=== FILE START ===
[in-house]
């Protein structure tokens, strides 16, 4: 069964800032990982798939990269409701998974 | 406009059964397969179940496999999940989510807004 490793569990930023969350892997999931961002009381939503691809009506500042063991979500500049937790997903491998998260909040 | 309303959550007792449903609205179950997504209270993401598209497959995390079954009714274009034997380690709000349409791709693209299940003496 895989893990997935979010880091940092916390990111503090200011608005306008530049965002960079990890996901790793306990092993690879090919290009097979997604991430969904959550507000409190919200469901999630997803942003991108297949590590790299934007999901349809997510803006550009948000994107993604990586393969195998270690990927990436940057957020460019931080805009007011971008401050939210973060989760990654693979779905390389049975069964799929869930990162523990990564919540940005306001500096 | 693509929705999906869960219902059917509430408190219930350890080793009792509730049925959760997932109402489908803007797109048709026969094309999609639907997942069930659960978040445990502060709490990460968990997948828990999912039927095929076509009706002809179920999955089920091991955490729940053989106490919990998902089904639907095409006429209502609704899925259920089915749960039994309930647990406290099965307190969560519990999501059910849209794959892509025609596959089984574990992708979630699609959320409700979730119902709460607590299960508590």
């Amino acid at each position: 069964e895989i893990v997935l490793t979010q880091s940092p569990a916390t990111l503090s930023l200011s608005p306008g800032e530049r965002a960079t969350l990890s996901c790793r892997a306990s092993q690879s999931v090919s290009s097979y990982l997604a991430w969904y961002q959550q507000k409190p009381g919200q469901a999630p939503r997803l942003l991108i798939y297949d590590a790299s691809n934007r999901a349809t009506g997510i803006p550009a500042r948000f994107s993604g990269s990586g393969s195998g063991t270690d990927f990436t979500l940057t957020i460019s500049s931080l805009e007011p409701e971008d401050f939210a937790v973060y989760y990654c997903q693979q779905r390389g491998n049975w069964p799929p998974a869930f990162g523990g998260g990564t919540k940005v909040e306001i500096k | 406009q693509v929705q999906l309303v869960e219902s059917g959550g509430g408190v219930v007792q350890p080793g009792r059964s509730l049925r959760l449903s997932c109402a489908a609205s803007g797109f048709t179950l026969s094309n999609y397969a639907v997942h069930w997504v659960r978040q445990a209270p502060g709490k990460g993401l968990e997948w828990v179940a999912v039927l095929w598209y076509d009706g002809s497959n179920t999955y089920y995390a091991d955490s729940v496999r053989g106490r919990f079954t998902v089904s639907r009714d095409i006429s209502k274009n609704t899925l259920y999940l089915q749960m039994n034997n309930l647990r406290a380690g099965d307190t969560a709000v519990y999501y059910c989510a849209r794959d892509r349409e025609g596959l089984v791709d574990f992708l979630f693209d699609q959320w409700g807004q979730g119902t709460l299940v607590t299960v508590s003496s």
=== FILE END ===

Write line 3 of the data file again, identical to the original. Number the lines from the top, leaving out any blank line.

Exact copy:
């Amino acid at each position: 069964e895989i893990v997935l490793t979010q880091s940092p569990a916390t990111l503090s930023l200011s608005p306008g800032e530049r965002a960079t969350l990890s996901c790793r892997a306990s092993q690879s999931v090919s290009s097979y990982l997604a991430w969904y961002q959550q507000k409190p009381g919200q469901a999630p939503r997803l942003l991108i798939y297949d590590a790299s691809n934007r999901a349809t009506g997510i803006p550009a500042r948000f994107s993604g990269s990586g393969s195998g063991t270690d990927f990436t979500l940057t957020i460019s500049s931080l805009e007011p409701e971008d401050f939210a937790v973060y989760y990654c997903q693979q779905r390389g491998n049975w069964p799929p998974a869930f990162g523990g998260g990564t919540k940005v909040e306001i500096k | 406009q693509v929705q999906l309303v869960e219902s059917g959550g509430g408190v219930v007792q350890p080793g009792r059964s509730l049925r959760l449903s997932c109402a489908a609205s803007g797109f048709t179950l026969s094309n999609y397969a639907v997942h069930w997504v659960r978040q445990a209270p502060g709490k990460g993401l968990e997948w828990v179940a999912v039927l095929w598209y076509d009706g002809s497959n179920t999955y089920y995390a091991d955490s729940v496999r053989g106490r919990f079954t998902v089904s639907r009714d095409i006429s209502k274009n609704t899925l259920y999940l089915q749960m039994n034997n309930l647990r406290a380690g099965d307190t969560a709000v519990y999501y059910c989510a849209r794959d892509r349409e025609g596959l089984v791709d574990f992708l979630f693209d699609q959320w409700g807004q979730g119902t709460l299940v607590t299960v508590s003496s």